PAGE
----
The view of Conservative Evangelicals more widely is represented in a document produced by the Evangelical Alliance (member churches of which are not all Church of England but Baptist and Independent) which you can read here: Transformed.pdf (eauk.org)

An outline of Biblical texts are noted below:

What does the Bible say about same-sex relationships?

The biblical texts:

Genesis 19. 1-14, Leviticus. 18. 22; 20.13, Deuteronomy 23.17-18, Romans 1.24-27, 1 Corinthians 6.9-10, 1 Timothy 1.10

Brief synopsis of each text:

Genesis: The key verse is v5 where the men of Sodom, thinking the angels are mortals wish to ‘know’ them. To’ know’ is usually interpreted as to ‘have sexual union’. Some scholars argue that this passage can be interpreted as a gang rape or equally is part of a wider condemnation of the society of Sodom which was seen to be moving away from God (see Is. 1.10, 3.9 (injustice), Jeremiah 23.4 (irresponsible acts) Ezekiel 16.49 sin of pride, excessive food and indifference to the needy. The scholarly consensus is that this passage refers to gang rape rather than consensual relationship.

Leviticus: This book aims at teaching the people of Israel to live as a holy nation. This is therefore a comprehensive guide to every aspect of national life. The two references are specific in their condemnation and the scholarly consensus is that this is the case. However, some, while not arguing with the texts, question why the texts are condemnatory. e.g. is the condemnation about ritual sexual acts, which are seen to be idolatrous. Some argue that the whole of Leviticus 18 is about building stable family life, and therefore the condemnation is really about the sterility of the act and consequential loss of semen. Masturbation would be similarly condemned.

Deuteronomy: The function of this book was, like Leviticus, to set the seal upon fidelity to the law before the people of Israel entered the Promised Land. V. 17-18 is a condemnation of cultic prostitution. In the Authorised Version the Greek word quades is translated as ‘dog’ and in the RSV as ‘sodomite’. There are six other references to such people in the OT (Deut. 23.17, 1 Kings 14.24, 15.12, 22.46, 2 Kings 23.7 Job 36.14). The scholarly consensus is that these texts condem all male prostitution not just homosexual prostitution.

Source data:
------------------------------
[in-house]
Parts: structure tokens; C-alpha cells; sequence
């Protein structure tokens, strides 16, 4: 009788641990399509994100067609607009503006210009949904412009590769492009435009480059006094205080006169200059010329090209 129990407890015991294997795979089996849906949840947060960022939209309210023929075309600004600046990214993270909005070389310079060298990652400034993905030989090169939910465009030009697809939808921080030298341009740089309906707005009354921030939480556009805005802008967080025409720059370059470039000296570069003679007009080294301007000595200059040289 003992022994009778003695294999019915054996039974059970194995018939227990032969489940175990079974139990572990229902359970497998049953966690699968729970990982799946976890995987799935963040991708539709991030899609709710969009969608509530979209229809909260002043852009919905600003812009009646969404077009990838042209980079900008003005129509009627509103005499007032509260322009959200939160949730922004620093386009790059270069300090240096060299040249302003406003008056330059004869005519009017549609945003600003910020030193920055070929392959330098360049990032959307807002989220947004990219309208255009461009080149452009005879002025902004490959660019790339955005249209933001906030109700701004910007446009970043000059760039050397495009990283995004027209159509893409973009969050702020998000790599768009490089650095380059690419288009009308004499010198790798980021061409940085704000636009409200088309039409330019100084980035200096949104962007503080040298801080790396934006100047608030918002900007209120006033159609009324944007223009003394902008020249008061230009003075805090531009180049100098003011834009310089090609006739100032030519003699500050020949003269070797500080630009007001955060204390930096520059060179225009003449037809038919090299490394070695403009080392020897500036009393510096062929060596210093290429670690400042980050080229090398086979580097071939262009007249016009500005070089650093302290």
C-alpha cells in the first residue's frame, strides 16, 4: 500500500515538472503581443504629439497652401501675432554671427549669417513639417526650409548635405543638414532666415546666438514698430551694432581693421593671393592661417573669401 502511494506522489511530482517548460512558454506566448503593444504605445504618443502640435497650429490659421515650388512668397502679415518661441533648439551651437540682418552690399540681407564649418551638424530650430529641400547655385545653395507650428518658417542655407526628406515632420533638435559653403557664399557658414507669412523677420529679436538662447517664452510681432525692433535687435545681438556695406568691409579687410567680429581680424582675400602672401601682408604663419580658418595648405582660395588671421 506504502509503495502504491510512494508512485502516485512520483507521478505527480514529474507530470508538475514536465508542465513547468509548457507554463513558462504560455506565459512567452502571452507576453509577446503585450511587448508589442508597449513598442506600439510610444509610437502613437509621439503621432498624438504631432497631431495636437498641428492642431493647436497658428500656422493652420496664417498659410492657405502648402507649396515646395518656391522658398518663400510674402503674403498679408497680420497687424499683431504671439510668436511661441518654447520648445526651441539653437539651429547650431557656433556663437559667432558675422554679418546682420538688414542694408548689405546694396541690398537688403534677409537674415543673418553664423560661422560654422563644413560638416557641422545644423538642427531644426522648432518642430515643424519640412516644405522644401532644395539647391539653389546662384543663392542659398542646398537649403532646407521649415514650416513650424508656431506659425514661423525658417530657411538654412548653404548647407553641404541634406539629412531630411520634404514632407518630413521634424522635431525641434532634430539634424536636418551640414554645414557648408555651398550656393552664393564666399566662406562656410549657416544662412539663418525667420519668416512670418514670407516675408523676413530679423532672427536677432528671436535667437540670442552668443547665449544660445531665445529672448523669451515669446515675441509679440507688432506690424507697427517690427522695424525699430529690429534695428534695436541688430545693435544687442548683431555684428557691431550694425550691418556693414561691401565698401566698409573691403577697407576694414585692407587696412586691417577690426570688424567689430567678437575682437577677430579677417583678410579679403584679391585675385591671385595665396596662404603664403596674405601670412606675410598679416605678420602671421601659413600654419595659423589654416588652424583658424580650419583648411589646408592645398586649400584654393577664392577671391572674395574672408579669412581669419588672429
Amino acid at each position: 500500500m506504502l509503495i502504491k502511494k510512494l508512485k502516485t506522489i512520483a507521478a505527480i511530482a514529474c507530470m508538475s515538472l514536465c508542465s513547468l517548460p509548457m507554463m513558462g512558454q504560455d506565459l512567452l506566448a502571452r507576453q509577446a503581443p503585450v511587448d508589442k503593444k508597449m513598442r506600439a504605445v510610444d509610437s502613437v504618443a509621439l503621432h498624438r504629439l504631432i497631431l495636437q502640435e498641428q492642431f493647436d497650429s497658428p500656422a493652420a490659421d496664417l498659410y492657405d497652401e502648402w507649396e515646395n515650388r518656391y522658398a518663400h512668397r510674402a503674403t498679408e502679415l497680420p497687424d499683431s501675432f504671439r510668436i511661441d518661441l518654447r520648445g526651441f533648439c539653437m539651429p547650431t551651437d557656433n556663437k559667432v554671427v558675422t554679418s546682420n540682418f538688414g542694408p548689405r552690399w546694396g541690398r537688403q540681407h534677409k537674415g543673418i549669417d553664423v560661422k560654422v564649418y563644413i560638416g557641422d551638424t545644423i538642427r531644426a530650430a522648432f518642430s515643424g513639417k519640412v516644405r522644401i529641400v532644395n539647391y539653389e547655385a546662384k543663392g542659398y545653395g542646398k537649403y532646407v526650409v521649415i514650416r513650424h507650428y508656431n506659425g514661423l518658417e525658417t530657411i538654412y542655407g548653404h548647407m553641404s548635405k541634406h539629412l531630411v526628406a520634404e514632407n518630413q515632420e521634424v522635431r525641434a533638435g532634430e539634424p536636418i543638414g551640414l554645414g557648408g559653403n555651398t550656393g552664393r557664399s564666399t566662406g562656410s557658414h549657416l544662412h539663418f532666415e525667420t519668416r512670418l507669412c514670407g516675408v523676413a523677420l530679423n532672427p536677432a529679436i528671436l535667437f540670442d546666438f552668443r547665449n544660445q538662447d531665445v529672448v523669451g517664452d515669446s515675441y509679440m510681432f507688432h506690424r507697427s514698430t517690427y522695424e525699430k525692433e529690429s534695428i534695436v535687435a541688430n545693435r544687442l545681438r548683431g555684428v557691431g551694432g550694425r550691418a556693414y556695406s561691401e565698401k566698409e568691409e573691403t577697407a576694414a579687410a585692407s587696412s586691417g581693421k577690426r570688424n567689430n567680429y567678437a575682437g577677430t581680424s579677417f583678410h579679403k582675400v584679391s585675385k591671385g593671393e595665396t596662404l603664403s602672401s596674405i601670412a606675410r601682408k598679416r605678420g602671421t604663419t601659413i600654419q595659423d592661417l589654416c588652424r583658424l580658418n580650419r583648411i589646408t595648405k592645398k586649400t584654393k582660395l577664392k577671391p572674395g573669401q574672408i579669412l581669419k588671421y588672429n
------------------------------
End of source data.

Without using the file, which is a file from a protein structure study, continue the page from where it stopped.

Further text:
Note there is no reference to lesbianism in the OT. What is clear is that the Early Church, when faced with lesbianism in the Hellenistic culture, saw the prohibitions of Leviticus as pertaining to women also.

Romans: This is a complex letter and in it Paul sets out his attempt at giving his full understanding of the good news of Jesus Christ for all people. The gentile world had turned away from God and worshipped idols. They gave up God to a whole list of sins including sexual immorality. Those who had given themselves up to this paganism had turned away from the natural order. The scholarly consensus is that this is the correct reading of this text. Early commentators have read the reference to ‘unnatural’ acts to include anal intercourse or women taking the ‘superior’ position during the sexual act. It is now taken that Paul was referring to lesbianism.

1 Corinthians: The context of this text is Paul’s warning to the members of the Church about taking each other to court to settle disputes. As an example of ‘unrighteousness’ Paul condemns in the RSV translation ‘sexual perverts’. Traditionally this was seen as homosexual activity. However, more recent interpretations of the Greek words malakoi and arsenokitai do not refer specifically to homosexuality at all but to male prostitution including pedestary. There is no word in Greek or Hebrew for homosexual activity. Rather the words refer to ‘passive partners’, often young boys. Paul seems to be making a reference to the holiness code of Leviticus and is reapplying traditional OT condemnation to the Church of Corinth.